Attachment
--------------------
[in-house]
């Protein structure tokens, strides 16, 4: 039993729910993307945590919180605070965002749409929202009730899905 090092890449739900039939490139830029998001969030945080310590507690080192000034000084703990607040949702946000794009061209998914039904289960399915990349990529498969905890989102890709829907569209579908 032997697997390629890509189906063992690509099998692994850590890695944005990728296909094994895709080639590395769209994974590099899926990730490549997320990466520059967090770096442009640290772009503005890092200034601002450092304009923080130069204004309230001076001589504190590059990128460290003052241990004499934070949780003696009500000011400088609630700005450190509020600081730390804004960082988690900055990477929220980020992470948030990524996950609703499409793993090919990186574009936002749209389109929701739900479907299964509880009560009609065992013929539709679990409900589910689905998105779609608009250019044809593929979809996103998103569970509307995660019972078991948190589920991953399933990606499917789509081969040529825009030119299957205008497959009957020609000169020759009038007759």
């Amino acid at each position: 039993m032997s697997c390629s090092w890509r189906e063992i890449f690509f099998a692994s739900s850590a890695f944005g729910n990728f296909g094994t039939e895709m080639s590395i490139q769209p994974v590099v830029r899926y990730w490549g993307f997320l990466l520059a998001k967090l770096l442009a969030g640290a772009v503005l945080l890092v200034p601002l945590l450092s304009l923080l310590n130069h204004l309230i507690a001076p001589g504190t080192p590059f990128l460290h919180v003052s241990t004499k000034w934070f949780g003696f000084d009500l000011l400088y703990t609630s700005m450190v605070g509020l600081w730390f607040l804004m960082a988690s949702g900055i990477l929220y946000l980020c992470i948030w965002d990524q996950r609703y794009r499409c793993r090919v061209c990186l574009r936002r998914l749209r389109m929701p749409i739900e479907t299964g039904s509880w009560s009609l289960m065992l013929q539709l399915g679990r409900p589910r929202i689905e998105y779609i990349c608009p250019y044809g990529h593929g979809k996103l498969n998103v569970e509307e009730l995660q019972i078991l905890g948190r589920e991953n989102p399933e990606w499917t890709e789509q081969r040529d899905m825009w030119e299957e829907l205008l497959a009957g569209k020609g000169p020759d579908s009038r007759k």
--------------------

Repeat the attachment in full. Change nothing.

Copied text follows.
[in-house]
């Protein structure tokens, strides 16, 4: 039993729910993307945590919180605070965002749409929202009730899905 090092890449739900039939490139830029998001969030945080310590507690080192000034000084703990607040949702946000794009061209998914039904289960399915990349990529498969905890989102890709829907569209579908 032997697997390629890509189906063992690509099998692994850590890695944005990728296909094994895709080639590395769209994974590099899926990730490549997320990466520059967090770096442009640290772009503005890092200034601002450092304009923080130069204004309230001076001589504190590059990128460290003052241990004499934070949780003696009500000011400088609630700005450190509020600081730390804004960082988690900055990477929220980020992470948030990524996950609703499409793993090919990186574009936002749209389109929701739900479907299964509880009560009609065992013929539709679990409900589910689905998105779609608009250019044809593929979809996103998103569970509307995660019972078991948190589920991953399933990606499917789509081969040529825009030119299957205008497959009957020609000169020759009038007759």
């Amino acid at each position: 039993m032997s697997c390629s090092w890509r189906e063992i890449f690509f099998a692994s739900s850590a890695f944005g729910n990728f296909g094994t039939e895709m080639s590395i490139q769209p994974v590099v830029r899926y990730w490549g993307f997320l990466l520059a998001k967090l770096l442009a969030g640290a772009v503005l945080l890092v200034p601002l945590l450092s304009l923080l310590n130069h204004l309230i507690a001076p001589g504190t080192p590059f990128l460290h919180v003052s241990t004499k000034w934070f949780g003696f000084d009500l000011l400088y703990t609630s700005m450190v605070g509020l600081w730390f607040l804004m960082a988690s949702g900055i990477l929220y946000l980020c992470i948030w965002d990524q996950r609703y794009r499409c793993r090919v061209c990186l574009r936002r998914l749209r389109m929701p749409i739900e479907t299964g039904s509880w009560s009609l289960m065992l013929q539709l399915g679990r409900p589910r929202i689905e998105y779609i990349c608009p250019y044809g990529h593929g979809k996103l498969n998103v569970e509307e009730l995660q019972i078991l905890g948190r589920e991953n989102p399933e990606w499917t890709e789509q081969r040529d899905m825009w030119e299957e829907l205008l497959a009957g569209k020609g000169p020759d579908s009038r007759k």